Yao then carried out a comprehensive life cycle assessment to test the environmental impact of the bioplastic on common plastics. Sheets of the bioplastic were buried in soil, broke after two weeks and completely decomposed after three months; In addition, researchers say that mechanical agitation can break the bioplastic back down into the slurry, which also allows the DES to be recovered and reused.
“For me, that’s what makes this plastic really good: Everything can be recycled or biodegraded,” says Yao. “We have minimized all materials and waste that end up in nature.”
The bioplastic has numerous uses, says Liangbing Hu, Professor at the University of Maryland’s Center for Materials Innovation and co-author of the paper. It can be formed into a film that can be used in plastic bags and packaging – one of plastic’s major uses and causes of its generation of waste. Hu also says that since the bioplastic can be molded into various shapes, it can also be used in automotive engineering.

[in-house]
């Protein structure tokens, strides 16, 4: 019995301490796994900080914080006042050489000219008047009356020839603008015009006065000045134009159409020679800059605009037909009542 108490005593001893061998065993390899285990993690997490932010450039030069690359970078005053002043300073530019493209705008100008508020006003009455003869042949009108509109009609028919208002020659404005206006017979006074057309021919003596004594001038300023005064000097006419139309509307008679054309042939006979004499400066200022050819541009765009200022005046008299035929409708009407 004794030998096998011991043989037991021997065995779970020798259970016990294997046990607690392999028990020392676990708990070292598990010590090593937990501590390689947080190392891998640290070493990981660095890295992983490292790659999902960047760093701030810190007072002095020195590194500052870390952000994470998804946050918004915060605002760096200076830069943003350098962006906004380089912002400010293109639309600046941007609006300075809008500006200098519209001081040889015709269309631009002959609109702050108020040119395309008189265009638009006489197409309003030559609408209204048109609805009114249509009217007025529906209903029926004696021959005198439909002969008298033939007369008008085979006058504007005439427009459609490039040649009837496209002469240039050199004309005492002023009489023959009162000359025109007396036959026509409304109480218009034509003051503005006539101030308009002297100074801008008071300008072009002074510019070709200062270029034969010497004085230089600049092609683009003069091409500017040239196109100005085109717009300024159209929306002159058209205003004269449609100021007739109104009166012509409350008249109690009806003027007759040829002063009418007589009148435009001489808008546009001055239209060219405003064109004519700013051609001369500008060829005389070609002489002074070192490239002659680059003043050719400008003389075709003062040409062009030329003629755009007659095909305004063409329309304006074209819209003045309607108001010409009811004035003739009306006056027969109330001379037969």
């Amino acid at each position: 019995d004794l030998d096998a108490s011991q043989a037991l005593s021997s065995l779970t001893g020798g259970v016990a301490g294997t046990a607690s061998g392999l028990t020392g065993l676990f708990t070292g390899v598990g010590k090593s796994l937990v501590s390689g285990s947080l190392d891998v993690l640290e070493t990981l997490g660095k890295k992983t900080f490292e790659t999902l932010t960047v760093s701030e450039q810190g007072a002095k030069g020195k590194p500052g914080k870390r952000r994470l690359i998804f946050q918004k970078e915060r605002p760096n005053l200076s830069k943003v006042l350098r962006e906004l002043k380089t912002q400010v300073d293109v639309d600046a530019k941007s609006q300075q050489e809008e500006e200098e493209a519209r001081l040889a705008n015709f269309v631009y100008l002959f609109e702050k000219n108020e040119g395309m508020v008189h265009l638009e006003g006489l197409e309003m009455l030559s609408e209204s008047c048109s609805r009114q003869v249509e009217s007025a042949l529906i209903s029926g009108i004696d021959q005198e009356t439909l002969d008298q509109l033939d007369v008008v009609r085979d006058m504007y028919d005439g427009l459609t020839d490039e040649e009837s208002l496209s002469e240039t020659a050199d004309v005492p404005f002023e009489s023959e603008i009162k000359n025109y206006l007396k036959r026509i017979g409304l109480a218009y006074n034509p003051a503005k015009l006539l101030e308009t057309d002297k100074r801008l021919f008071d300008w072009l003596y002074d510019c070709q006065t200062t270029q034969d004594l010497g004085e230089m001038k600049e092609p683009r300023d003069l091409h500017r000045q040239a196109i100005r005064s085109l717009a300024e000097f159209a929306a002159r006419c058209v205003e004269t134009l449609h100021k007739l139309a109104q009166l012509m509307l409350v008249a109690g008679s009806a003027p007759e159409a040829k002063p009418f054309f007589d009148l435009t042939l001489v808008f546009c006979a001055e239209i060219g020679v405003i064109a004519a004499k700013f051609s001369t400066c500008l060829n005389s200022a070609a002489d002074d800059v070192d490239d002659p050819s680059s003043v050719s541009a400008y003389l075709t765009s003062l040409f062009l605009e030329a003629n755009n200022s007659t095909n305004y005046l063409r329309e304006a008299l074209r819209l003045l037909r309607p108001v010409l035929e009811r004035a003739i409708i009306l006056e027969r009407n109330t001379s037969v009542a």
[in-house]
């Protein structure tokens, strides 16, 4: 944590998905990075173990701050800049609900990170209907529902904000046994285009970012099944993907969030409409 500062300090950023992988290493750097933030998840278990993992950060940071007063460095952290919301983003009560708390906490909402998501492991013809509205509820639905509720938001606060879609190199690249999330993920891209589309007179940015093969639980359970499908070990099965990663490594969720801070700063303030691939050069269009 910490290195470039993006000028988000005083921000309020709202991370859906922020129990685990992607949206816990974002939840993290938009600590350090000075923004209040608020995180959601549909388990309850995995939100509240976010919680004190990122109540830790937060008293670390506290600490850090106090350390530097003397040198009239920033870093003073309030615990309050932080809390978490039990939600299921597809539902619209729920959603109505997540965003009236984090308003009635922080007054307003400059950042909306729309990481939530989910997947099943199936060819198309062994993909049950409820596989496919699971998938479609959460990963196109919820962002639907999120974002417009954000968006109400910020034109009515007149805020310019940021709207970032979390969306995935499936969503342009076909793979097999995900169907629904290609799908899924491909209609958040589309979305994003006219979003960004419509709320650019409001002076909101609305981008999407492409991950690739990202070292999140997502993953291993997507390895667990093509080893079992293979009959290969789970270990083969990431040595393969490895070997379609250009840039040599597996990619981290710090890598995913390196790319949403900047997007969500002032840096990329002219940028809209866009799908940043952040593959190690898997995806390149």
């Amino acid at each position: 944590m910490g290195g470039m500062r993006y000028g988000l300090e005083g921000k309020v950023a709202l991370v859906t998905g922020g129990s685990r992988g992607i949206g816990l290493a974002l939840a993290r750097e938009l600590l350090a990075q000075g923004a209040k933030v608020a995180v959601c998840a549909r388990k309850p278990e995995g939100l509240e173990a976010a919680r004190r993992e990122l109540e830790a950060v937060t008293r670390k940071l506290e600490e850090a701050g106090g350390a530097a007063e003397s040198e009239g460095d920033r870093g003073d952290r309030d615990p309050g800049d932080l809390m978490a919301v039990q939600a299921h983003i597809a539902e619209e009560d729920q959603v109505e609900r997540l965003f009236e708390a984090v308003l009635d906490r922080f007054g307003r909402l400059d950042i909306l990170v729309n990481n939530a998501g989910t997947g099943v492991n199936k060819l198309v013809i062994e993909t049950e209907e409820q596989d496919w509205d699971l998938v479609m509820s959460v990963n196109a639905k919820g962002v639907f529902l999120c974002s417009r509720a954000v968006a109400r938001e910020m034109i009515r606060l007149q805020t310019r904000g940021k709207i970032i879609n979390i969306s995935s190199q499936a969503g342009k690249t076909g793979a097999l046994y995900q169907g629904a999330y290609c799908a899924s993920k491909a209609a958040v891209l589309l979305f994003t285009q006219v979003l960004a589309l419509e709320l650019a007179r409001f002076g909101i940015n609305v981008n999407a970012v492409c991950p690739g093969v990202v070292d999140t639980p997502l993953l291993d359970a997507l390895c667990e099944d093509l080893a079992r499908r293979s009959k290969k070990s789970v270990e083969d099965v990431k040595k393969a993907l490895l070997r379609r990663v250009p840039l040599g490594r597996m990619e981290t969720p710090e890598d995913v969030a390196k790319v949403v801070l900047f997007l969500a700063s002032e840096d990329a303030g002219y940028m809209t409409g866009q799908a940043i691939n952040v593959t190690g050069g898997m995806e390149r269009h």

One area the research team continues to investigate is the potential impact on forests if production of this bioplastic is increased. While the process currently uses wood by-products in its manufacture, researchers are very aware that large-scale production could require the use of large amounts of wood, which could have far-reaching implications for forests, land management, ecosystems, and climate change – name a few.
According to Yao, the research team has already started working with a forest ecologist to create forest simulation models that link the growth cycle of forests to the manufacturing process. She also sees the opportunity to work with people who work at YSE in forest-related areas – an unusual amenity.
“It’s not often that an engineer walks down the hall and speaks to a forester,” says Yao.
Yao, an aspiring scientist in the field of industrial ecology, joined the YSE faculty last year. Her research examines the environmental and economic impact of emerging technologies and industrial processes, integrating interdisciplinary approaches from industrial ecology, sustainable engineering, and systems modeling to develop techniques that promote more sustainable engineering approaches and strategies.
– – Josh Anusewicz [email protected]